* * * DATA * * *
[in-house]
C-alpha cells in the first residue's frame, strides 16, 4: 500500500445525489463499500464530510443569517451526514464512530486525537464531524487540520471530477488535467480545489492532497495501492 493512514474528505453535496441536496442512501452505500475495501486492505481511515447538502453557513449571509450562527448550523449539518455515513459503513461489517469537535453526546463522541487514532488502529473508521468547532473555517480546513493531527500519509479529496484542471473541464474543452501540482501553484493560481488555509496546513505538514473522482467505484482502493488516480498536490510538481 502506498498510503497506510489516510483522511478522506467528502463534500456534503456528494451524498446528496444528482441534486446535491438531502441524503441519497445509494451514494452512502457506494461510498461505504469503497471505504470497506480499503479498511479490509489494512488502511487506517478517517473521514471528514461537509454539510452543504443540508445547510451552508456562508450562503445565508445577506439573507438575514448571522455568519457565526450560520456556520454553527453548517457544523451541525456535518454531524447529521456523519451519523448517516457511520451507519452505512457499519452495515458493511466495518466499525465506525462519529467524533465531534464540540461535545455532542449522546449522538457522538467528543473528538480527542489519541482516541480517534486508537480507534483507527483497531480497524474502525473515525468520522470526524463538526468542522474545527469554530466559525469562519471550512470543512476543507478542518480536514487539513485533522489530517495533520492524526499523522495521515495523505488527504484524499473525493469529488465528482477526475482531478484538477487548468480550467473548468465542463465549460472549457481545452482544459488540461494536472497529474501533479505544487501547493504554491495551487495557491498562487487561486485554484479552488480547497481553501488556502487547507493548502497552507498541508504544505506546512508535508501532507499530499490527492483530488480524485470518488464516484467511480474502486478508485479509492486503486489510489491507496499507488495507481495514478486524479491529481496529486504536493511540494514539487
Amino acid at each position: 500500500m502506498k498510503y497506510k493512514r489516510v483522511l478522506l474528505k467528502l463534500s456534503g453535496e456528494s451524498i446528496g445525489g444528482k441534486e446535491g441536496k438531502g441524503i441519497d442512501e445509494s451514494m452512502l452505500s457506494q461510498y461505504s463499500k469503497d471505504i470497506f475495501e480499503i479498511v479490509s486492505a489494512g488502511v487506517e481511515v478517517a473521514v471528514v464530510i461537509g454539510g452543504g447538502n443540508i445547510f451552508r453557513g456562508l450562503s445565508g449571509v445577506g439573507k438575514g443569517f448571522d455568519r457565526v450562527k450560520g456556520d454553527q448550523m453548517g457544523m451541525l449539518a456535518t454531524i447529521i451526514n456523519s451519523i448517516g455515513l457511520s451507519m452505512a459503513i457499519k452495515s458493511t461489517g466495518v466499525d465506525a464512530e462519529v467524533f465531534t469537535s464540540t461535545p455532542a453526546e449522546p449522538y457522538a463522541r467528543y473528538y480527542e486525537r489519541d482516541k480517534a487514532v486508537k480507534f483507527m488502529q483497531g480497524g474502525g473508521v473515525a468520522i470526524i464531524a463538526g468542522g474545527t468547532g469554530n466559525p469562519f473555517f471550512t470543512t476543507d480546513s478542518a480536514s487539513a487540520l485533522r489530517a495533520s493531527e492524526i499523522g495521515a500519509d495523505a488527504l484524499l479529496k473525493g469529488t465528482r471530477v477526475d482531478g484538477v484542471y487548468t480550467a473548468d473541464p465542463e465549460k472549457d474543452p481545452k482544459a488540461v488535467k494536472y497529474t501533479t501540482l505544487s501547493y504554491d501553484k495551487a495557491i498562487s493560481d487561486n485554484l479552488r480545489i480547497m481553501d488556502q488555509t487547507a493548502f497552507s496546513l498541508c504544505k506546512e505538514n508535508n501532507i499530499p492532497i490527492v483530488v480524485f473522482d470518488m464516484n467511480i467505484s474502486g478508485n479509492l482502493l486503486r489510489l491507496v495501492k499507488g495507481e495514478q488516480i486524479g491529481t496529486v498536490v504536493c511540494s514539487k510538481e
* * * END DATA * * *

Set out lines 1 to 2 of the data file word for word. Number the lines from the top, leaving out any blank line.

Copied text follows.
[in-house]
C-alpha cells in the first residue's frame, strides 16, 4: 500500500445525489463499500464530510443569517451526514464512530486525537464531524487540520471530477488535467480545489492532497495501492 493512514474528505453535496441536496442512501452505500475495501486492505481511515447538502453557513449571509450562527448550523449539518455515513459503513461489517469537535453526546463522541487514532488502529473508521468547532473555517480546513493531527500519509479529496484542471473541464474543452501540482501553484493560481488555509496546513505538514473522482467505484482502493488516480498536490510538481 502506498498510503497506510489516510483522511478522506467528502463534500456534503456528494451524498446528496444528482441534486446535491438531502441524503441519497445509494451514494452512502457506494461510498461505504469503497471505504470497506480499503479498511479490509489494512488502511487506517478517517473521514471528514461537509454539510452543504443540508445547510451552508456562508450562503445565508445577506439573507438575514448571522455568519457565526450560520456556520454553527453548517457544523451541525456535518454531524447529521456523519451519523448517516457511520451507519452505512457499519452495515458493511466495518466499525465506525462519529467524533465531534464540540461535545455532542449522546449522538457522538467528543473528538480527542489519541482516541480517534486508537480507534483507527483497531480497524474502525473515525468520522470526524463538526468542522474545527469554530466559525469562519471550512470543512476543507478542518480536514487539513485533522489530517495533520492524526499523522495521515495523505488527504484524499473525493469529488465528482477526475482531478484538477487548468480550467473548468465542463465549460472549457481545452482544459488540461494536472497529474501533479505544487501547493504554491495551487495557491498562487487561486485554484479552488480547497481553501488556502487547507493548502497552507498541508504544505506546512508535508501532507499530499490527492483530488480524485470518488464516484467511480474502486478508485479509492486503486489510489491507496499507488495507481495514478486524479491529481496529486504536493511540494514539487